Architecture isn’t just about designing functional buildings and living spaces; as Christian architect Daniel Lee argues, architecture also serves “an artistic and civic role, expressing through metaphor and symbol the nature of the institutions contained within its walls.” Architecture, then, not only shapes and defines the physical landscape of communities, it also expresses and shapes what the designers and builders value most. Looking at contemporary church buildings, what do Christians value? What statements are we making to the watching world about the truth, beauty, and goodness of our glorious God and his beloved people?
In the Old Covenant, the architectural design of the Tabernacle (Exodus 25:9) and Temple (1 Kings 6:1-14) were rich in metaphor and symbolic significance because these physical spaces were central to worshipping God. What about architecture in the New Covenant? The word “church” rightly refers to the people not the building. Peter describes Christians as “living stones” that are being “built up as a spiritual house” (1 Peter 2:5). The Temple is no longer a place but a people. Nevertheless, across 2000 years of church history, congregations have invested considerable time and resources into building aesthetically pleasing and symbolically significant meeting places for worship, ministry, and fellowship. Various buildings and structures have served the saints: during the early church and the middle ages Christians met secretly in homes, businesses, caves, catacombs, and later they met publically in basilicas, and cathedrals; more recently in our own time, the faithful meet in steepled-structures, civic halls, open-air tents, barns, pubs, theatres, gymnasia, schools, cinemas, arenas, and multi-use facilities. Even though it matters more to be “living stones,” it’s clear that brick and mortar still matter. This is because human beings are creatures of space as well as mind and spirit. Our surrounding environments impact us spiritually and mentally as well as physically because they say something to us and about us. For example, when the Reformers moved the pulpit to the “front and centre” of the meeting halls, it sent a message that preaching the Word must be at the “front and centre” of worship. Acoustic designs and layout of sanctuaries also facilitated not only the sound of sermons but also congregational singing. Today, as many congregations focus on professional worship bands and high quality music, preachers often speak from a portable music stand surrounded by amps, drum kits, and propped guitars. This is not a criticism but a reminder that our physical spaces both express and shape what we value. Likewise, it should not be a surprise that our consumerist culture has produced church buildings that resemble shopping malls and community rec centres. It is also no surprise that a culture that disdains the past would leave older church buildings to deteriorate or be converted into condominiums, wedding venues, restaurants, or mere relics of the past. Sadly, to permit older church buildings to deteriorate or be repurposed may send the message that the “old gospel story” is as out-of-date as the half-empty and moldering buildings themselves.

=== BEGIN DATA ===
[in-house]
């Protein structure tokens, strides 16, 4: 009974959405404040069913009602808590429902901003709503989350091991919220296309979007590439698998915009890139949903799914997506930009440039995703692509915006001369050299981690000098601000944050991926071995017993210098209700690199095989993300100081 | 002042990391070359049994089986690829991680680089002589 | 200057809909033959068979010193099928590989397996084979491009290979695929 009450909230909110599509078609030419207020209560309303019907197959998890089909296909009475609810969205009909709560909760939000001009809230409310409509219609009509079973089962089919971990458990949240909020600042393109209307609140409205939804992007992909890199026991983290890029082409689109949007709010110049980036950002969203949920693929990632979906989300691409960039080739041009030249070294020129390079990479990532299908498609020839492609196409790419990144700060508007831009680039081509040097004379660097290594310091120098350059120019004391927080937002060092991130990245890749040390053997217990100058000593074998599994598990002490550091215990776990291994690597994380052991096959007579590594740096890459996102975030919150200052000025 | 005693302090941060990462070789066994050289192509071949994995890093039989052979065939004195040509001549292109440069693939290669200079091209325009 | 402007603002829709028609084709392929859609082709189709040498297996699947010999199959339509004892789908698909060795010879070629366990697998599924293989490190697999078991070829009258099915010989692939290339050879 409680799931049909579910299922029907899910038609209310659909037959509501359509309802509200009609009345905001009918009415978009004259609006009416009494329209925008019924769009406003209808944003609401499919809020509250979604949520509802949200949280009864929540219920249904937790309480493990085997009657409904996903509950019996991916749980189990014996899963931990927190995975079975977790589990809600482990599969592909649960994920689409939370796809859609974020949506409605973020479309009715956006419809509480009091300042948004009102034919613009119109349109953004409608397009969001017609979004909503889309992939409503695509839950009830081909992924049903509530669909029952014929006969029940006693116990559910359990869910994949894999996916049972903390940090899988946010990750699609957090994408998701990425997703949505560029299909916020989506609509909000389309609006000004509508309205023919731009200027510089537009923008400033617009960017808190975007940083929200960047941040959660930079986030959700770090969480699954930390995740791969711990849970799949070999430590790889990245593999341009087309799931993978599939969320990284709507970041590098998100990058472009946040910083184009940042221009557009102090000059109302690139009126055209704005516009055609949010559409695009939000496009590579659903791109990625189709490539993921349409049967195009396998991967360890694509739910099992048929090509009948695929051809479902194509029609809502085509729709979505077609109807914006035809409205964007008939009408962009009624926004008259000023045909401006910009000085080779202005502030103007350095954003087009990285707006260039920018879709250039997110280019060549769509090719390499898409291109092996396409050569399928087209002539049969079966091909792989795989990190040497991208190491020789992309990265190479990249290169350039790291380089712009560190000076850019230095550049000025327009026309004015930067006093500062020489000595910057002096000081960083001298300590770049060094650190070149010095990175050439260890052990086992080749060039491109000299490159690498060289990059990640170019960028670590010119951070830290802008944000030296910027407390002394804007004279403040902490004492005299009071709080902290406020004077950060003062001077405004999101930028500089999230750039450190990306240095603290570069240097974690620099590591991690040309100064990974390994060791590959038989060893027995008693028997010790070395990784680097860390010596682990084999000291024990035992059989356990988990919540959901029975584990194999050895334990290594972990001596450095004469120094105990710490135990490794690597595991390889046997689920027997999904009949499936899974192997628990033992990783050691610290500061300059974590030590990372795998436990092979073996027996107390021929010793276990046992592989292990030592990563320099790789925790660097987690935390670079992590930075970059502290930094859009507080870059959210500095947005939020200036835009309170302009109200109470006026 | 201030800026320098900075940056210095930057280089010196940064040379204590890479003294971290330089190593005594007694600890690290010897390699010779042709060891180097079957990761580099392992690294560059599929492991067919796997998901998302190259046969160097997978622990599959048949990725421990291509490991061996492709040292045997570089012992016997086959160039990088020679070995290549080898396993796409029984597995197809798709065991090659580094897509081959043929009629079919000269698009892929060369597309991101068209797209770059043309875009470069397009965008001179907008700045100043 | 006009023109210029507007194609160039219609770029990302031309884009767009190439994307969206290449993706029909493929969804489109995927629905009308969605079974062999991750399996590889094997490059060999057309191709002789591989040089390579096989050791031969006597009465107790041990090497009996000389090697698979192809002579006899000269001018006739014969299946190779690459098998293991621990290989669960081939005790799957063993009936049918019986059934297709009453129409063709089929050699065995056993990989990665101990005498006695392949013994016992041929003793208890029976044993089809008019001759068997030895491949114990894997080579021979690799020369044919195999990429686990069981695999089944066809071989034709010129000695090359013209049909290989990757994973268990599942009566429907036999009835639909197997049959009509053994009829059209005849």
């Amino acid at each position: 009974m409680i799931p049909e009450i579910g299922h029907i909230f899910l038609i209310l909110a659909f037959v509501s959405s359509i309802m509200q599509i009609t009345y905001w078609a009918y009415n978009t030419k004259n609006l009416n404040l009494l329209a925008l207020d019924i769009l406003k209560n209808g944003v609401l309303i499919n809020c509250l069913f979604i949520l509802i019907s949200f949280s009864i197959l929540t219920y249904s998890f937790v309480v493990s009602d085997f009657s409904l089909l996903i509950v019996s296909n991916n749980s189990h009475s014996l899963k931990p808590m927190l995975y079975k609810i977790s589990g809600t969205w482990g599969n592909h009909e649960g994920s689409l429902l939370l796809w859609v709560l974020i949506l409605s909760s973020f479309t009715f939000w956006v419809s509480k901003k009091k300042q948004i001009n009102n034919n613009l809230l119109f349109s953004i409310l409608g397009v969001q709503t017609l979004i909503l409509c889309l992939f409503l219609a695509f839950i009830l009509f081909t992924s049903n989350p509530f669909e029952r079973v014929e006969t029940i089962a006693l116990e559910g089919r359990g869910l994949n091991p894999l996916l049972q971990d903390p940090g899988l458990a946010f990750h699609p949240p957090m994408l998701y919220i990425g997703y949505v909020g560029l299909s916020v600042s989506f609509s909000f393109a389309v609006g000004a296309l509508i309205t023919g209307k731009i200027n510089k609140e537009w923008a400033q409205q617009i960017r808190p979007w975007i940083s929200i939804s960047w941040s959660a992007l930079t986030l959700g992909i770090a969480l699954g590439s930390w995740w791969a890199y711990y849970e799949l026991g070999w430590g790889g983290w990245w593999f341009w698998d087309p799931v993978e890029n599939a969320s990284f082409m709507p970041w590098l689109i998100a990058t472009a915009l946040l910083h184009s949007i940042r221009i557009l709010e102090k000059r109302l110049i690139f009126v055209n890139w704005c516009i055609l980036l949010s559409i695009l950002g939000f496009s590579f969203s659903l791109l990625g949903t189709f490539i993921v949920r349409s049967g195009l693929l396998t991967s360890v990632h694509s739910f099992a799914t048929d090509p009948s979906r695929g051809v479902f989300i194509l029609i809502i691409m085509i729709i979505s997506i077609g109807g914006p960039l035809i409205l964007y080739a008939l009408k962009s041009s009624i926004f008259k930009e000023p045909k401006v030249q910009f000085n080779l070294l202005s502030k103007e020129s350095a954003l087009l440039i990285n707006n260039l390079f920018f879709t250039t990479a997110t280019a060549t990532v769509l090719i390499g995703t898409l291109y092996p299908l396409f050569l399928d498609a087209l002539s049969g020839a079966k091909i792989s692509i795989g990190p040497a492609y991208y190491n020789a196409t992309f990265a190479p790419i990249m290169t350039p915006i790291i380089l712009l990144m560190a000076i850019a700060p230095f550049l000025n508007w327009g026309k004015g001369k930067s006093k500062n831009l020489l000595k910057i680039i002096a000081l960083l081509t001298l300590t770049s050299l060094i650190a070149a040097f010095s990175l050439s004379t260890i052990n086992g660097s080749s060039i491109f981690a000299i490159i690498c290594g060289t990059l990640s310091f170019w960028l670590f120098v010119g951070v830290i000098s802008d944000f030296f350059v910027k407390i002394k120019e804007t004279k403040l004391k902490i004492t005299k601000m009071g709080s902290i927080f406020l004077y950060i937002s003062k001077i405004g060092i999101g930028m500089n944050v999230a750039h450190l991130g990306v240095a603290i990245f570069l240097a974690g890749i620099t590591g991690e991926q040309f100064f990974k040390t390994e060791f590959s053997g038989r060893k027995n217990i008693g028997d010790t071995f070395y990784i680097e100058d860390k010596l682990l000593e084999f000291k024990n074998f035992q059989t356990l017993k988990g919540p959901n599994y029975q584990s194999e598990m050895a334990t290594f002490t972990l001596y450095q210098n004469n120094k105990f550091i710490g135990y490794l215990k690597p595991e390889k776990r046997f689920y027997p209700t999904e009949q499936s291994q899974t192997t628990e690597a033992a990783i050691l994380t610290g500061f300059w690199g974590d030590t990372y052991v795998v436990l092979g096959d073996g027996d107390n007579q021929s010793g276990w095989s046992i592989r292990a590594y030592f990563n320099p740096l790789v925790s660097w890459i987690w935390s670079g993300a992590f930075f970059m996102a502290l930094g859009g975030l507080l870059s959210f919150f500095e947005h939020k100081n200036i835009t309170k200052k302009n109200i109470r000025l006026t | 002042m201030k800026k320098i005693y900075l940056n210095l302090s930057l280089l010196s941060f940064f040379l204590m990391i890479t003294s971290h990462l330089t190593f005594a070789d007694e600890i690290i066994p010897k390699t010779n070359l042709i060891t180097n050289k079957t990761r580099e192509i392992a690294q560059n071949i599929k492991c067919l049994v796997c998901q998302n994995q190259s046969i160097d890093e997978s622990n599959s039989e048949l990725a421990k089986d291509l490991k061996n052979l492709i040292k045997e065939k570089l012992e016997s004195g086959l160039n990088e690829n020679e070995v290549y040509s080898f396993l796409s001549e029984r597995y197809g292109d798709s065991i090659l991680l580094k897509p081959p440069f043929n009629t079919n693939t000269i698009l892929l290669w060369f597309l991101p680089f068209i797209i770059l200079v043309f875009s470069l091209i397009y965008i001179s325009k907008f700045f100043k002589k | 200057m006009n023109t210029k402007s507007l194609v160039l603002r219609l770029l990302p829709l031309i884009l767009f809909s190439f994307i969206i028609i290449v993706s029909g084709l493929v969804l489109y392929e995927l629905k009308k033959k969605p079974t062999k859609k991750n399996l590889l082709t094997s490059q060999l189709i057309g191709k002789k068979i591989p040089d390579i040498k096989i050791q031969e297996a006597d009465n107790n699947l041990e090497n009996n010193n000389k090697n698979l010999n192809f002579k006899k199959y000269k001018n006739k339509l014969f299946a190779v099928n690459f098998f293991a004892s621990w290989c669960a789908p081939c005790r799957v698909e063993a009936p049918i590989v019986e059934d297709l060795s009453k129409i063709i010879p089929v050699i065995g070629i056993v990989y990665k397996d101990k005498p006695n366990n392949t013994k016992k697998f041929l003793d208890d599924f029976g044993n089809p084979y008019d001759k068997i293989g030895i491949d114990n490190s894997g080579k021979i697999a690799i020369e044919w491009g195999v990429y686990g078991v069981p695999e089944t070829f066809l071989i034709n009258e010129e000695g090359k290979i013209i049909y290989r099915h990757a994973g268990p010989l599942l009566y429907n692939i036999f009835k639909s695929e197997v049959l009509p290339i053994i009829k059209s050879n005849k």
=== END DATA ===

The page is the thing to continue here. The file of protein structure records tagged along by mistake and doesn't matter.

“...as we speak truth, beauty, and goodness with our words and with our lives, we also need to speak with our surroundings...”
This essay originally appeared in Barnabas, Vol. 11, No.4 (Fall 2019): 22
This is Part 1 of a three part series on Christianity and architecture. Click here for Part 2 "Architectural Gnostocism."
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Jeremy W. Johnston
Christian, husband, father, teacher, writer.